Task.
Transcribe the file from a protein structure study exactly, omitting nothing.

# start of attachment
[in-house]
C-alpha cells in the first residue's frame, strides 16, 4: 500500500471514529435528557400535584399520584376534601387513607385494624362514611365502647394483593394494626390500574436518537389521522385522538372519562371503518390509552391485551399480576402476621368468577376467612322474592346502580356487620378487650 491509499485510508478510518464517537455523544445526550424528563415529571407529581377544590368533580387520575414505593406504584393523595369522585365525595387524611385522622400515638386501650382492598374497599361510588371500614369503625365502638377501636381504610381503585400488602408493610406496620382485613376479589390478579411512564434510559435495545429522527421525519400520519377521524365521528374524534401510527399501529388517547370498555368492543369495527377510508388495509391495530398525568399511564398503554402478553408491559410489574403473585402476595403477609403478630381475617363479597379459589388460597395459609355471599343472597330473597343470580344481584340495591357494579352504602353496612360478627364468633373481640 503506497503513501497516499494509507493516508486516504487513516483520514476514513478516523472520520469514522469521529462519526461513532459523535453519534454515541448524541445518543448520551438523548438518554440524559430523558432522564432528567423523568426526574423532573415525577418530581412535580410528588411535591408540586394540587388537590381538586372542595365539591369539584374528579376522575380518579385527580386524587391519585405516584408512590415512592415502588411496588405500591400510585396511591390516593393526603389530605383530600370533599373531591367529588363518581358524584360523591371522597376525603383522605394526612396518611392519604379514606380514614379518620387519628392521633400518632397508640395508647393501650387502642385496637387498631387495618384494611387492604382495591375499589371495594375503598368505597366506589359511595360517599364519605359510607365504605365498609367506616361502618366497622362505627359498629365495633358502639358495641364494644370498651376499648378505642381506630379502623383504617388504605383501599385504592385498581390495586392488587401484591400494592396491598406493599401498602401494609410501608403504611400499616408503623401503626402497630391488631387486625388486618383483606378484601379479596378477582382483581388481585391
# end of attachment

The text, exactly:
[in-house]
C-alpha cells in the first residue's frame, strides 16, 4: 500500500471514529435528557400535584399520584376534601387513607385494624362514611365502647394483593394494626390500574436518537389521522385522538372519562371503518390509552391485551399480576402476621368468577376467612322474592346502580356487620378487650 491509499485510508478510518464517537455523544445526550424528563415529571407529581377544590368533580387520575414505593406504584393523595369522585365525595387524611385522622400515638386501650382492598374497599361510588371500614369503625365502638377501636381504610381503585400488602408493610406496620382485613376479589390478579411512564434510559435495545429522527421525519400520519377521524365521528374524534401510527399501529388517547370498555368492543369495527377510508388495509391495530398525568399511564398503554402478553408491559410489574403473585402476595403477609403478630381475617363479597379459589388460597395459609355471599343472597330473597343470580344481584340495591357494579352504602353496612360478627364468633373481640 503506497503513501497516499494509507493516508486516504487513516483520514476514513478516523472520520469514522469521529462519526461513532459523535453519534454515541448524541445518543448520551438523548438518554440524559430523558432522564432528567423523568426526574423532573415525577418530581412535580410528588411535591408540586394540587388537590381538586372542595365539591369539584374528579376522575380518579385527580386524587391519585405516584408512590415512592415502588411496588405500591400510585396511591390516593393526603389530605383530600370533599373531591367529588363518581358524584360523591371522597376525603383522605394526612396518611392519604379514606380514614379518620387519628392521633400518632397508640395508647393501650387502642385496637387498631387495618384494611387492604382495591375499589371495594375503598368505597366506589359511595360517599364519605359510607365504605365498609367506616361502618366497622362505627359498629365495633358502639358495641364494644370498651376499648378505642381506630379502623383504617388504605383501599385504592385498581390495586392488587401484591400494592396491598406493599401498602401494609410501608403504611400499616408503623401503626402497630391488631387486625388486618383483606378484601379479596378477582382483581388481585391